If you do the single-stage thing, you might also want a polarity inverter switch (which passes on either the original signal or the signal through an opamp inverter circuit) before the distorting stage, as your original waveform may be asymmetrical, and thus give a different sound depending on polarity.

Thanks for that - Art Tube MP is the current one, £32 or so... hmm.
 
NATDBERG said:
The English language doesn't have much for describing sounds specifically so I am using a common usage of "euphoric" within the realms of hifi equipment reviews and other equipment related sonic description.
Really? I didn't realise that "euphoric" is now misused by "hifi" equipment reviews - maybe that is because I haven't read any for a while, and would probably stop reading if I saw such misuse of language. Anyway, how does "euphoric" misused in a sound reproduction context relate to "euphoric" in the completely different world of sound production?

English does have some words for describing sound, but people seem to prefer to adopt Alice's policy: words mean whatever they want them to mean.

3rd is considered to be unpleasant, tape saturation is considered to be pleasing.
Saturation/compression necessarily involves odd order distortion, as only odd order distortion can produce products at the original signal frequency which partly cancel the incoming signal. If you like saturation/compression then you like 3rd order, even if you didn't realise this.
 

NATDBERG

Member
2006-11-25 4:52 pm
Saturation/compression necessarily involves odd order distortion, as only odd order distortion can produce products at the original signal frequency which partly cancel the incoming signal. If you like saturation/compression then you like 3rd order, even if you didn't realise this.

A confusing analogy by me there then, sorry. I meant that the effect I was looking for would be slow onset and be subtle, akin to the way that tape compression is. In contrast to say a very obvious valve based, clipping distortion which people like for guitar etc.
 
If you are after even order harmonic distortion it's basically about asymmetric distortion of the waveform. Asymmetric clipping, or just harmonic distortion in general, generates even order harmonics whole odd order harmonics are created by symmetric distortion process.

Higher order harmonics are generated by "hardness" of clipping or overall magnitude of distortion. Basically, the more evident the distortion is, the more higher order harmonics it contains. Despite the popular myth that claims high order harmonic distortion sound hideous those added harmonics are essential for certain types of distortion effects, like modern "high gain" guitar tones for example. But what works for that probably wouldn't work in a mic preamp or alike.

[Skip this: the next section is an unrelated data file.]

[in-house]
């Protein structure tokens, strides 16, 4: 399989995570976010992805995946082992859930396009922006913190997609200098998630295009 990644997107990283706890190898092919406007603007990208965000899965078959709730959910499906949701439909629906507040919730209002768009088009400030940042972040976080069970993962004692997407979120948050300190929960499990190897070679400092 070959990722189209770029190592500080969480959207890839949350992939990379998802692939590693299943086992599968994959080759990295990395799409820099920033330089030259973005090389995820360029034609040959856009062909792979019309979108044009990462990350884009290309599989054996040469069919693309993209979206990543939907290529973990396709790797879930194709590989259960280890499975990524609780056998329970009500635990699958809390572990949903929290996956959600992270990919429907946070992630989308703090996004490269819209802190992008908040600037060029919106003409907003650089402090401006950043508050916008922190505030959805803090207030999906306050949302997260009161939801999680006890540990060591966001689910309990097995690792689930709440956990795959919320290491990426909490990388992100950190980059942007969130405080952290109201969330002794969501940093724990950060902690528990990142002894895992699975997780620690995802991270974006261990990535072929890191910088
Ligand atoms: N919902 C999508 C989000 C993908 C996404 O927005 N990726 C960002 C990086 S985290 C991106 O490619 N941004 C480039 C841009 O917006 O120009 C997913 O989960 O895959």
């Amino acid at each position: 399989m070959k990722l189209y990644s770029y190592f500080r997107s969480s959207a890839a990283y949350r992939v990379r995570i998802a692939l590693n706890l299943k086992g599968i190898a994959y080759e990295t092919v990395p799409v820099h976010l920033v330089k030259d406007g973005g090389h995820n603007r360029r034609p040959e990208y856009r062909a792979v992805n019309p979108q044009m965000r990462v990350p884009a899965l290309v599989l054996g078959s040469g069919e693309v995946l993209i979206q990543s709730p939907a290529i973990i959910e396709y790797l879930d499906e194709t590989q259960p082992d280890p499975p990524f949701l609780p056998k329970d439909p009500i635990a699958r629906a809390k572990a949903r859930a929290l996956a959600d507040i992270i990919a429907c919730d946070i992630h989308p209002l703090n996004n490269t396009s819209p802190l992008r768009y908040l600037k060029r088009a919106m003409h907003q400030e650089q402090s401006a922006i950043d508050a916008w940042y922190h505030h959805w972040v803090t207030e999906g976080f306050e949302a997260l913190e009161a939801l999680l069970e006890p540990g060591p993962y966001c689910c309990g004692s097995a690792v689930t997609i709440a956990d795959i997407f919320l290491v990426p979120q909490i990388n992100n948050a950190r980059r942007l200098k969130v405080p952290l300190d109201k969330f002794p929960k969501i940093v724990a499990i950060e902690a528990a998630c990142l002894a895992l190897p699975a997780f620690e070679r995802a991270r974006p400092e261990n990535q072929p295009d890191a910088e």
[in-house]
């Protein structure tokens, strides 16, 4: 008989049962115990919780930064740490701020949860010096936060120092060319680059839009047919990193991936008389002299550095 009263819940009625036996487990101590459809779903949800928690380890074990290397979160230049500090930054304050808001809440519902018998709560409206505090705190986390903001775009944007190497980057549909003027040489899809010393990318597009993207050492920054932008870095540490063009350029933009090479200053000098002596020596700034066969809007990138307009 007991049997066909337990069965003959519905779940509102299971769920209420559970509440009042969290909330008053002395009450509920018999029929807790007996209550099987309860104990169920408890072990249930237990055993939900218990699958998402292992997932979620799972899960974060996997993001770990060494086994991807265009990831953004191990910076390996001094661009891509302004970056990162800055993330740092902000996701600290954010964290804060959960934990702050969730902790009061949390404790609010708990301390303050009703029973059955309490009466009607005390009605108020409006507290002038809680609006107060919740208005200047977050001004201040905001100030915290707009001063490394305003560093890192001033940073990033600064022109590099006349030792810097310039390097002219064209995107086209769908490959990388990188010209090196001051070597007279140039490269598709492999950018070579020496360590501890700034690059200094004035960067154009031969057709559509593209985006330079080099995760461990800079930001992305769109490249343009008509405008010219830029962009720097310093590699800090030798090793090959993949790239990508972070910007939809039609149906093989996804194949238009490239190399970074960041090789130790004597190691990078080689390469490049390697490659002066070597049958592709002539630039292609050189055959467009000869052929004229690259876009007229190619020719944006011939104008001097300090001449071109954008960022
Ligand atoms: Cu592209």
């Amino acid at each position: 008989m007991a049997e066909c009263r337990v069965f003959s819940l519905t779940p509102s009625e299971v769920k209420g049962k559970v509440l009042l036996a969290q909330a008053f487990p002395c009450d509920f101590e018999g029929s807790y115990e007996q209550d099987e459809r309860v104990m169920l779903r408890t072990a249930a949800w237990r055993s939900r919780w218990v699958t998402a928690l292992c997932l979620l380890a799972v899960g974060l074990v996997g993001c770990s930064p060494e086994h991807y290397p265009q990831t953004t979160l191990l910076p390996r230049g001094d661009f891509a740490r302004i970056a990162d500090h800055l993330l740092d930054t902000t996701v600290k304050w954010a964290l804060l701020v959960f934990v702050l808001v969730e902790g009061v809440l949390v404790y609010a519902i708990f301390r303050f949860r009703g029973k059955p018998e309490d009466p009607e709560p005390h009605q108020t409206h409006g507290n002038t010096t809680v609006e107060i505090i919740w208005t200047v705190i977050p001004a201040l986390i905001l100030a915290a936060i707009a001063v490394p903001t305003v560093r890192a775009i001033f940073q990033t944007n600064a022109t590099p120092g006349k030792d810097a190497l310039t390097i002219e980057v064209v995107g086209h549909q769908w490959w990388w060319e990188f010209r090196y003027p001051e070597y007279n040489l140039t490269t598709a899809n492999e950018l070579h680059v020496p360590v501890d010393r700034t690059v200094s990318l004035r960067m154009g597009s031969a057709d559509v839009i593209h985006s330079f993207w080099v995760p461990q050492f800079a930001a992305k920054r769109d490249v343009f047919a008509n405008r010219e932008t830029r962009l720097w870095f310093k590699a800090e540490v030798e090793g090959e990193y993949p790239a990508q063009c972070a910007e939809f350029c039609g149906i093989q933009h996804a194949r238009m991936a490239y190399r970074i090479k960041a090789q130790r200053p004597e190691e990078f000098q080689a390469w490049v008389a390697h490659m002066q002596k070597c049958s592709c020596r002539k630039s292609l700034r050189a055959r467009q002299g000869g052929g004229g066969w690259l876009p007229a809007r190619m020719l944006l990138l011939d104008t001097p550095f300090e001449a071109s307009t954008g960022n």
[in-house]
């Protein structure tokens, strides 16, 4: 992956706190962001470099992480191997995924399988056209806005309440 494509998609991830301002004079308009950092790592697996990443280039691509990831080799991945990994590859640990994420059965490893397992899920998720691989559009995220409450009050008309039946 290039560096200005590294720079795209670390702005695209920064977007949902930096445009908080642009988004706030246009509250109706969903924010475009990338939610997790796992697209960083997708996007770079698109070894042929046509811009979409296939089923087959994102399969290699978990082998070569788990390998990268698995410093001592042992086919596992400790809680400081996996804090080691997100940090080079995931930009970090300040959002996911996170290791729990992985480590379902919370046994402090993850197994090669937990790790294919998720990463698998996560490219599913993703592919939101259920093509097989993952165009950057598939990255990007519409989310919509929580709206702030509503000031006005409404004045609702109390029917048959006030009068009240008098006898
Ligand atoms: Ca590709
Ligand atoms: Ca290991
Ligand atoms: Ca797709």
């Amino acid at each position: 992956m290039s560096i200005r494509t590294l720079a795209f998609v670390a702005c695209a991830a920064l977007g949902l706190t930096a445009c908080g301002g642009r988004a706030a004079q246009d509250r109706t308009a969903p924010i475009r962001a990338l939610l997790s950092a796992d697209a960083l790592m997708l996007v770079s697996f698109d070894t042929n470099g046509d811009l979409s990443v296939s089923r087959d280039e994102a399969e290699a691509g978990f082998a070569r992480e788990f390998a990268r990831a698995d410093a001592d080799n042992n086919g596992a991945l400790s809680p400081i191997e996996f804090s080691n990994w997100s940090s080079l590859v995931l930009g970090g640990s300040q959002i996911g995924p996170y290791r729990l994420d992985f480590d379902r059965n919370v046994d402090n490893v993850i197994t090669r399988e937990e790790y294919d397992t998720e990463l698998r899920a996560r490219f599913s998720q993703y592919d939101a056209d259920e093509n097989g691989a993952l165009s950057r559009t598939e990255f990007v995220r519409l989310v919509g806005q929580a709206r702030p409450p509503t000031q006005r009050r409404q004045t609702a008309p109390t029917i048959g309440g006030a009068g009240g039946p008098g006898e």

And despite what popular myths try to claim neither even vs. odd harmonic distortion sounds better than the other. When you evaluate distortion in context of generating a musical special effect just ignore everything what "HiFi guys" write about it.

Oh, and don't forget about intermodulation distortion: In intermodulation harmonic distortion - of complex waveform consisting of many frequency components - will create sum and difference frequencies of each frequency present in the signal. So even if the harmonic distortion could be all even order the intermodulation process itself is bound to generate odd order distortion.


IMD is also much easier to hear than plain harmonic distortion and therefore even very "transparent" amount of harmonic distortion can turn everything into incomprehensible mud because it quickly elevates magnitude of intermodulation distortion. So in essence, due to IMD, below certain thresholds soft clipping can create mores distortion than hard clipping would. So soft clipping is always not that good for each and every application.
 
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milkshake

Member
2016-02-06 11:51 am
To get 2th harmonics, you can use a "ringmodulator". https://en.wikipedia.org/wiki/Ring_modulator
The simplest is a real ringmodulator with tranies and diodes.
They are very easy and dirt cheap to make, about $10 and sound great.

Ringmodulator_as_downmixer.gif

Build instructions here:
http://http://www.cgs.synth.net/modules/cgsrr.html

To get 2th harmonics, you need to insert the original signal into 2 nodes, the other node then outputs the 2th harmonics. You then need to mix this with the original signal.

You can also make higher harmonics by cascading more ringmodulators with the original signal/outputs of ringmodulators.